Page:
So the last three days then. First of all, this:
People reacted by trying to fit it into our world views in various ways, for instance as a form of terrorism, part of a conspiracy or by blaming particular groups, and it was also observed that events with similar death tolls occur all the time in the Middle East, often in connection with NATO activity. All of these things need attention, to be sure, but the fact that other equally serious events are not given the attention they deserve shouldn't be allowed to detract from the seriousness of what has happened in Boston. When someone dies, their whole world dies with them, and that world is infinite. Therefore, when one person dies, someone of infinite value is lost. Two people of infinite value are still infinite, and other people of infinite value dying elsewhere don't subtract from that loss either. In fact, the idea that a death toll being high makes something worse is true in a sense because of the suffering of those left behind, but if taken too far, this is similar to the kind of quantitative approach taken by those who would commit violence themselves - the more people dead the better. This is one of many flaws in utilitarianism as commonly understood.
This can also be applied to the death of Margaret Thatcher. As i've said before, that death has been personalised by both left and right, but in politics individuals are not significant because the forces of history, as it were, act through them. Nevertheless people are important for their own sake as such.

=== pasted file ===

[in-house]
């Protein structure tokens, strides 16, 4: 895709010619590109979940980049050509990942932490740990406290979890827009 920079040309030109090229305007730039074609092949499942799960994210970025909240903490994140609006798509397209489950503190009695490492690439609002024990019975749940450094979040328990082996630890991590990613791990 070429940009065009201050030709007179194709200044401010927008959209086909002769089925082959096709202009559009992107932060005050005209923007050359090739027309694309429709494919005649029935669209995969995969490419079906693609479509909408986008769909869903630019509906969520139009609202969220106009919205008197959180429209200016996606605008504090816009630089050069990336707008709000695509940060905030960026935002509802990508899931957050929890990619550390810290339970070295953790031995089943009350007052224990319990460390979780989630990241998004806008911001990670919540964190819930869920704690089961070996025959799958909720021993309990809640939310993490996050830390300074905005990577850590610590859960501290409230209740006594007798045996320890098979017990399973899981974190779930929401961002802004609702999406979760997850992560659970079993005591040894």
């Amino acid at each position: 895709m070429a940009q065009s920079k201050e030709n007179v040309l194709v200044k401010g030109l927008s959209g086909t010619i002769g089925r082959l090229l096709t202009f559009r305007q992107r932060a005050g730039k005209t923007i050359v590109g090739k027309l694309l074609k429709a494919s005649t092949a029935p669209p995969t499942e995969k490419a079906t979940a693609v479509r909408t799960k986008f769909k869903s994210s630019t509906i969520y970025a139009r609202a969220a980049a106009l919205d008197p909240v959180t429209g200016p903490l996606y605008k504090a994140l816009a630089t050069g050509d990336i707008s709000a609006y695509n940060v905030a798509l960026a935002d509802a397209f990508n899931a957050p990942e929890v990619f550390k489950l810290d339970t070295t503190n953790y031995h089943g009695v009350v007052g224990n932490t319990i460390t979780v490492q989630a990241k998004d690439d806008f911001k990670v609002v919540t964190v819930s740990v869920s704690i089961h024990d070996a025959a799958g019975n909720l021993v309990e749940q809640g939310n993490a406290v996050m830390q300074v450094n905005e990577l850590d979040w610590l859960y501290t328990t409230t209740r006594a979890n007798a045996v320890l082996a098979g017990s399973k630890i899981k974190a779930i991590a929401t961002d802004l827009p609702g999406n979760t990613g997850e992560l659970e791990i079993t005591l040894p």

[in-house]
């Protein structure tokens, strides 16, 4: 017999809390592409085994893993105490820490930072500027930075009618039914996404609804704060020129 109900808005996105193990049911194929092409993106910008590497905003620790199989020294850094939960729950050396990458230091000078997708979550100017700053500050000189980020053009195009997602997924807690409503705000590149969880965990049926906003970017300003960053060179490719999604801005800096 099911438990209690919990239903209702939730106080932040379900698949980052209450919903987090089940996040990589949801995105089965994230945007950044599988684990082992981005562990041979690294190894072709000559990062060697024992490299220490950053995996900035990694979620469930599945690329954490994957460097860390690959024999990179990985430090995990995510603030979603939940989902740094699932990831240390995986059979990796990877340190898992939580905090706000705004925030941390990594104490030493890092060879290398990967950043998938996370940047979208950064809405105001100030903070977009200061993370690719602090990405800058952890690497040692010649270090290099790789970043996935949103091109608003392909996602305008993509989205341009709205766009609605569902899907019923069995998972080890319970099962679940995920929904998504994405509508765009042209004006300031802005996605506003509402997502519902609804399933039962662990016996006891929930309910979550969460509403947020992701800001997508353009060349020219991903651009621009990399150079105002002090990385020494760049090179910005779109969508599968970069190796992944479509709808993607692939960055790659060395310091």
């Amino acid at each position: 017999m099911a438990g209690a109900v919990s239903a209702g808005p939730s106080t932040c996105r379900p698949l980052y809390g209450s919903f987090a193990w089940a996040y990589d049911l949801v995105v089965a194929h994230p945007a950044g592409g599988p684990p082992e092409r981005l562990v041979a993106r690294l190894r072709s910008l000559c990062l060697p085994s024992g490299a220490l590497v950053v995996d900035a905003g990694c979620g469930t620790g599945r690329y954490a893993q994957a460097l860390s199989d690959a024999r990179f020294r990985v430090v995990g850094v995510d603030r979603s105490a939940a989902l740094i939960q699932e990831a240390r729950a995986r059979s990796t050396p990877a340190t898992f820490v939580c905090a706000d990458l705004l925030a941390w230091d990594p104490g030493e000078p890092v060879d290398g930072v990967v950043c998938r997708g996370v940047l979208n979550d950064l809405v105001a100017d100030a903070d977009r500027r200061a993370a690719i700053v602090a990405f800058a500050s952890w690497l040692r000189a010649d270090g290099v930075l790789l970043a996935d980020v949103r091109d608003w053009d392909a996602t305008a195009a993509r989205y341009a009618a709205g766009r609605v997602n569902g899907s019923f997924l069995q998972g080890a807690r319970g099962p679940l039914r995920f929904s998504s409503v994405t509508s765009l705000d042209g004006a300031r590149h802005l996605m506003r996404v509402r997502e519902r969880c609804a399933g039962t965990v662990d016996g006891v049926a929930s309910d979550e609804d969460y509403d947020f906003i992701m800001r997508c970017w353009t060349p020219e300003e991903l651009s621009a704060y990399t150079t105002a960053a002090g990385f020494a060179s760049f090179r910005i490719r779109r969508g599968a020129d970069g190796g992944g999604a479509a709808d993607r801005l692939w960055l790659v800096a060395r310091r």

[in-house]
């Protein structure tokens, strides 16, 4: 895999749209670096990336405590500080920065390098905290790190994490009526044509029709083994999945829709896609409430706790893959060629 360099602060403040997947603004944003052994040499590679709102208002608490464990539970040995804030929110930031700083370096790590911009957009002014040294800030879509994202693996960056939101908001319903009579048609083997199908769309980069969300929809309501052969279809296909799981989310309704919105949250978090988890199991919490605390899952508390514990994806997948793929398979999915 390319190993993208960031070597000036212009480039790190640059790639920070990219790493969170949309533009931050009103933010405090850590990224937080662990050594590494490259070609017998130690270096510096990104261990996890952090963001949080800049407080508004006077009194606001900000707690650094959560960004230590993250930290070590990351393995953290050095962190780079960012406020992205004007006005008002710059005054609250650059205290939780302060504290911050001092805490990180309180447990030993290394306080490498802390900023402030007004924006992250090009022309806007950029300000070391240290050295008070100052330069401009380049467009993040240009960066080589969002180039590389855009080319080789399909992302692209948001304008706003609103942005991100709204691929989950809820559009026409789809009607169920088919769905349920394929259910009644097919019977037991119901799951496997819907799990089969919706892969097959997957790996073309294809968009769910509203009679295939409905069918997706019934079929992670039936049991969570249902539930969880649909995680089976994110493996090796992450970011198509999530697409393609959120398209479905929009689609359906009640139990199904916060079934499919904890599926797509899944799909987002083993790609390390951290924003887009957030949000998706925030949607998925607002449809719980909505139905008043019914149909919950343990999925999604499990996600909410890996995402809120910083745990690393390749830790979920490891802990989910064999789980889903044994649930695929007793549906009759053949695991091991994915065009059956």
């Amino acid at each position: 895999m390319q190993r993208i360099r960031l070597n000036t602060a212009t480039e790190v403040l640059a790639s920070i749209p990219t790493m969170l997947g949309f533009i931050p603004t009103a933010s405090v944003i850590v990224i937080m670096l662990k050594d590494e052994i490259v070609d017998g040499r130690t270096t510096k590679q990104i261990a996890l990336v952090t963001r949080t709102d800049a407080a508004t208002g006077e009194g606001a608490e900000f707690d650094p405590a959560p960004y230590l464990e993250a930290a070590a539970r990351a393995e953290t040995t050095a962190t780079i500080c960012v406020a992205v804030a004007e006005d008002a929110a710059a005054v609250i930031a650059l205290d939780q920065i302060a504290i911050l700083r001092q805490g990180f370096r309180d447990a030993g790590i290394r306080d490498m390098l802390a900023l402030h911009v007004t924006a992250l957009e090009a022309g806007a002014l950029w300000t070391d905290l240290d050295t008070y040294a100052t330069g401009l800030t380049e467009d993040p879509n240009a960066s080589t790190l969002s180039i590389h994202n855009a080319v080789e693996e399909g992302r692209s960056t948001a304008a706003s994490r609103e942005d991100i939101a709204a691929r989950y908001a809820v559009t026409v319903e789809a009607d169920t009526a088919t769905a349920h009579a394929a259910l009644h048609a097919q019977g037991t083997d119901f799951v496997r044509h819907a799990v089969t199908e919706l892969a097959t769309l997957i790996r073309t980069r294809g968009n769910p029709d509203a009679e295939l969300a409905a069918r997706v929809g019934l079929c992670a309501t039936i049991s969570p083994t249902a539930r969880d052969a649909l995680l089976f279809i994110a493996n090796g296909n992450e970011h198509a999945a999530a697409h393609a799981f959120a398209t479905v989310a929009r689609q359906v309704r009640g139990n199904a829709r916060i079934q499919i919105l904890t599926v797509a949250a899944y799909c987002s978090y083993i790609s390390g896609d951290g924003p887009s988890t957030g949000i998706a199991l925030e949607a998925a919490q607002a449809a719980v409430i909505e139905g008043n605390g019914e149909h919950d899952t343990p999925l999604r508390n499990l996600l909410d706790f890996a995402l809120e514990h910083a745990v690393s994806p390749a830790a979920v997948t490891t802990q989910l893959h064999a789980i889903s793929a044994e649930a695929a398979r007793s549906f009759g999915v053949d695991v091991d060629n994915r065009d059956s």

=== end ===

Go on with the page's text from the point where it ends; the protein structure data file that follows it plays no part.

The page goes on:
Martin Heidegger expressed this in his existentialist philosophy of Sein vs. Seiende. He believed that Western Philosophy mistook the question of being for the question of beings within existence, and this is rather similar.
I was rather uncomfortable about this video because it seems like i'm cashing in, but the fact is that i care and it was occupying my mind, so i vlogged about it. I also uploaded a male pregnancy vlog:
Then there's yesterday's:
Although i have applied for literally thousands of jobs in my life, i have had a handful of interviews. This is in spite of professional HR people looking at my application process and being unable to see what i'm doing wrong. Therefore i have had little choice but to pursue self-employment. The difference between the two is that getting a job with an employer involves selling yourself once or a few times to an expert, and self-employment involves selling yourself many times to amateurs. This ignores the important fact that people are expected to evaluate their work and re-apply for jobs, or pursue a career involving promotion, but it is similar to the real situation.